Vietnam is a long and narrow country with a diverse climate. The hot season is generally from May to October, with the cooler months in November to April although you will notice a greater difference in temperature the further north you go. The major city of Ho Chi Minh (Saigon) in the south is much warmer than the capital of Hanoi in the north, where the winter temperature is 17.2 Celsius (63F) on average. Vietnam weather is also affected by monsoons and can receive between 1500-2500mm (60-98 inches) rainfall per year depending on the area.
One of the main reasons we chose to stay in Nha Trang, in the Khanh Hoa province, was the mild temperature and yearly average of 26.5C (80F). We were there for the month of February, which is considered the cold season but enjoyed days on the beach. A woman we met in Singapore, told us she was living in Da Nang (533km north) and needed to wear a jacket at night.
If you are looking for work, then big cities might be a better option like Ho Chi Minh, Hanoi, or Da Nang. Hoi An is also becoming a very popular destination for digital nomads, although we found the town to generally more expensive than Nha Trang.
Renting an apartment in Vietnam
I found the process of renting an apartment as an ex-pat in Vietnam to be straightforward. We were looking for a furnished one-bedroom or studio apartment to rent in Nha Trang for $300 USD (6,825,000 Dong) or less for one month. To search, we joined Facebook groups for Nha Trang Ex-pats and found many real estate advertising available properties on there. We then contacted them to arrange viewings.
The only major challenge was that we arrived the month before Tet, the Vietnamese New Year. Tet is usually in February and celebrations can last as long as three weeks. This meant apartments were in high demand and owners wanted to charge a higher rate, especially as we only wanted to rent for one month.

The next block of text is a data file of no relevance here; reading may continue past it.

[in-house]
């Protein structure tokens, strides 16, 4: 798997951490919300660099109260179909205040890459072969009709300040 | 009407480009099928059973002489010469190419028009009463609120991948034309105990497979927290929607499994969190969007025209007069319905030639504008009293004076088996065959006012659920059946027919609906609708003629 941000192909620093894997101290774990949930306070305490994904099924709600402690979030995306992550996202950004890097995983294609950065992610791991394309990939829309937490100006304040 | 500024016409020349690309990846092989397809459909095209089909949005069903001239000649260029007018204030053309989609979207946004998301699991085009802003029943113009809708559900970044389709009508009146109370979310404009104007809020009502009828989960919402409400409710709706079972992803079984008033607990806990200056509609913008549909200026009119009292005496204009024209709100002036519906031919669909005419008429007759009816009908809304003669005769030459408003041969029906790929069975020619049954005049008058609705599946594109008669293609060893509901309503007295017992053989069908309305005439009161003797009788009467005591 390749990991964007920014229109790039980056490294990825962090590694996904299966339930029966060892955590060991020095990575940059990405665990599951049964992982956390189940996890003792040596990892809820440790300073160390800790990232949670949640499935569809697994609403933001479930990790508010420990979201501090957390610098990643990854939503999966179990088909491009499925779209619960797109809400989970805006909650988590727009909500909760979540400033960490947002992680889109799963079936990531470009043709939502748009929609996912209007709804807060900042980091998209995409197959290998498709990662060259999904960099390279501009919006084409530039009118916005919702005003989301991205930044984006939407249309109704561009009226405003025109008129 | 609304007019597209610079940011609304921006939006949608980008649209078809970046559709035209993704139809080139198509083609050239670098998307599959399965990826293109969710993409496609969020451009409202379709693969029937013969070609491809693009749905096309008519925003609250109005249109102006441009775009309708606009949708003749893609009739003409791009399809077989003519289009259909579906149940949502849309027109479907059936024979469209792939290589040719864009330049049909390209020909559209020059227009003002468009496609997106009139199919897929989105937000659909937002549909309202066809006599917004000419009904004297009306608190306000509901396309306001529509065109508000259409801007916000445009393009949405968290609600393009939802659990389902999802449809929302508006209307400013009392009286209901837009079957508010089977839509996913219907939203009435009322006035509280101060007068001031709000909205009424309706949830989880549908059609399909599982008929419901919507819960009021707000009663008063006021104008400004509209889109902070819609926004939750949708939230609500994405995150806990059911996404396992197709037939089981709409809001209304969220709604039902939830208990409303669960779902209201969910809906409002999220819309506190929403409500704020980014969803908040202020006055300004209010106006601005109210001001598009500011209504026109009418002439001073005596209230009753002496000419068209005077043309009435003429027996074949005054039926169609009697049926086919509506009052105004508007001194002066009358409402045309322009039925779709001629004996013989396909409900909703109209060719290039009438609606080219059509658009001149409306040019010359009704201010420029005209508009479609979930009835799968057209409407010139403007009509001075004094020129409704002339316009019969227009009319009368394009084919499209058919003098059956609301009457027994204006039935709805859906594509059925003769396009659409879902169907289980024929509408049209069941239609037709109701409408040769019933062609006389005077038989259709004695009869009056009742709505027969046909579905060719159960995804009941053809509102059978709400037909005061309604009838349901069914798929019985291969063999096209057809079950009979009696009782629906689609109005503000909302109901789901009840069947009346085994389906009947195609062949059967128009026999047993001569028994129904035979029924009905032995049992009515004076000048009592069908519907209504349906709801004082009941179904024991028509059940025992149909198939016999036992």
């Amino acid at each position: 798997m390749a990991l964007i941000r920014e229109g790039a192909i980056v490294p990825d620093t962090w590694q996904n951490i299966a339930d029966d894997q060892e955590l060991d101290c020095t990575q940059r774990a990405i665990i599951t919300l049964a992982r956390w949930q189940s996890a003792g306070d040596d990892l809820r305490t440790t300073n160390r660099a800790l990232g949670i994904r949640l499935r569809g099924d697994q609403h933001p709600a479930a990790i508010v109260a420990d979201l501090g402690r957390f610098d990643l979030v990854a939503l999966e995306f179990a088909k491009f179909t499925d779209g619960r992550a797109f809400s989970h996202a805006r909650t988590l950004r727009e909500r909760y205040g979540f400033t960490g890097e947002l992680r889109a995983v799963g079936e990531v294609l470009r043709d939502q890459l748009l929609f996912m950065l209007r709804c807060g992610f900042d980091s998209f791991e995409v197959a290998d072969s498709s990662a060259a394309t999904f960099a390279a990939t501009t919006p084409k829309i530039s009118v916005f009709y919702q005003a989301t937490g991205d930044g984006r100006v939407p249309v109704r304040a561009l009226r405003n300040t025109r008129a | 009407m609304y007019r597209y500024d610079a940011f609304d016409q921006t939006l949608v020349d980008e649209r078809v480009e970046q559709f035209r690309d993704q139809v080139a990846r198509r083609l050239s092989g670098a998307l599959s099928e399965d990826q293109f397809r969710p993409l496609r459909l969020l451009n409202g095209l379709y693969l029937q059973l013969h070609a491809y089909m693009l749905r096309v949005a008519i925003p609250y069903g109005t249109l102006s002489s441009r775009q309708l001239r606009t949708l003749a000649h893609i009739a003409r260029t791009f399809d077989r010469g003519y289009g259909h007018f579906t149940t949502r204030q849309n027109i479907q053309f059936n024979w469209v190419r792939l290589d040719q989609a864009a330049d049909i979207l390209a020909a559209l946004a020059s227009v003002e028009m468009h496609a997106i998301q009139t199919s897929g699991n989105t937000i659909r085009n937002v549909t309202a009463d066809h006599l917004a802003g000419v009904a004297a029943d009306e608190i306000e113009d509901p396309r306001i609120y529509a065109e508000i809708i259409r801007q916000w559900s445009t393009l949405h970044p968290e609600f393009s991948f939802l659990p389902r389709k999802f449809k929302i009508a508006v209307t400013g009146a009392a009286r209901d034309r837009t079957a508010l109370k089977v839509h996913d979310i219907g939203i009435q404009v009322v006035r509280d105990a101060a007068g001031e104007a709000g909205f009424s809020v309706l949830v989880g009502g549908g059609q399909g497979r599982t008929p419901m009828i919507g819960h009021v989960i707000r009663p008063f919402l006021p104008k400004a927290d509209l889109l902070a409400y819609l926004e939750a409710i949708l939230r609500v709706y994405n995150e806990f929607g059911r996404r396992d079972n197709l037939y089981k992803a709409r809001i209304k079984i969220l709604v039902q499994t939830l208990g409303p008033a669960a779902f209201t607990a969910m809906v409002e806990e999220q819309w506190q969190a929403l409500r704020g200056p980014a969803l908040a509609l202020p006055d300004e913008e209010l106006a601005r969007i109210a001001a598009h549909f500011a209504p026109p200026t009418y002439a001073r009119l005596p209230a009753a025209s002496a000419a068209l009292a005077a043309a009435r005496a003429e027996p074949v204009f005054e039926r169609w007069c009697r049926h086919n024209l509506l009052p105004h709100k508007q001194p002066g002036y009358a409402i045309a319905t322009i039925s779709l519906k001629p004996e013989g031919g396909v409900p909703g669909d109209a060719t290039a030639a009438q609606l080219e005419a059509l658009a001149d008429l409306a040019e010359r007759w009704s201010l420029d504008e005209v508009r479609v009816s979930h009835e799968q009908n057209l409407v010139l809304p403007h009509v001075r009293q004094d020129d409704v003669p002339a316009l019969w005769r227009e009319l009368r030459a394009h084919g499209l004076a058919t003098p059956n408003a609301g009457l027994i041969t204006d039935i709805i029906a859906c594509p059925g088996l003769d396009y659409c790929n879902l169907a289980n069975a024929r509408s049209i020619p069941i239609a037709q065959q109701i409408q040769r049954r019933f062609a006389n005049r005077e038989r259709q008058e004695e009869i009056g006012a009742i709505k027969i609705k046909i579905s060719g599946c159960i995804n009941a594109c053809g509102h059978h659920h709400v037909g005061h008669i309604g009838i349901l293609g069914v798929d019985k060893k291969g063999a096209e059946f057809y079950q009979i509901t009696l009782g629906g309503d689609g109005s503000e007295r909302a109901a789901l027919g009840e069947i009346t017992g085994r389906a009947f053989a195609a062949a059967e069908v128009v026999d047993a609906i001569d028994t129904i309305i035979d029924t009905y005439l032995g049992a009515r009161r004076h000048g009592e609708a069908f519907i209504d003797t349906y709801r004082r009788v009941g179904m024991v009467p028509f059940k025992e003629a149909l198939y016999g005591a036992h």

When planning your arrival, I would recommend renting a hotel room or Airbnb to give yourself time to search. It took us a couple of days looking at different properties to find our apartment. It was a furnished studio in a serviced apartment building called, Bean House. At $300 USD per month, it was in our budget and included a weekly cleaner and WiFi. The location was amazing, walking distance to restaurants, shops, and just one block from the beach. (Update as at 17 April 2019: Bean House is now $350 per month and there is some serious construction happening next door that will last for at least two more months).
The only downside was that water and electricity were extra. I think if we were there a different month or planning to stay longer, we could have negotiated a better deal. There was no official contract, just a receipt with our one month deposit written on it. The property manager, Ms. Kathy, needed to take our passports to the local police station to register us as living there but that was all that was required. She was also let us make payment to her bank account a few days after we moved in, which I did through Transferwise and saved a lot of money in bank fees.
Getting a SIM card in Vietnam
One of the great things about Vietnam is that WiFi is everywhere and generally very fast. Between my apartment, coffee shops, and coworking space, I rarely ever needed to use data on my phone but still it was helpful to have. A Viettel SIM card with 10GB of data but no calls cost us 120,000 Dong. If you just want calls but no internet, it is around 100,000 Dong. A SIM card with both data and calls will cost a bit extra.
To recharge, I paid only 70,000 Dong for 7GB of data.
Renting a scooter in Vietnam
Riding a scooter or motorbike in Vietnam is not for beginners. If you have any doubt at all, don’t even consider doing it. The only rule of the road in Vietnam seems to be to “wear a helmet”. After that, all bets are off and any kind of road rules that exist in your own country probably aren’t enforced here.
Also, technically you should have a Vietnamese Drivers’ Licence but reports will vary depending on your source of information. We met many people who rode motorbikes through Vietnam without having the Vietnamese Drivers’ Licence and didn’t have any issues. In the end, it’s a risk. If you are pulled over by police or are in an accident, you might be subject to fines. For ex-pats staying for a long period in Vietnam, it might be worth converting your license to a Vietnamese one.
As we were living in the center of Nha Trang, we didn’t need a scooter for daily life but rented one twice to visit nearby beaches of Doc Let and Bai Dai. There was a man living next to our apartment building who rented automatic scooters for 100,000 Dong and manual for 80,000 per day. Unfortunately the second time we got a flat tire on the wheel of our scooter and had to pay a van to take us and the bike back. Not a very fun experience and a bit of bad luck but usually if you had a problem like this, there would be plenty of people around to help you fix your motorbike.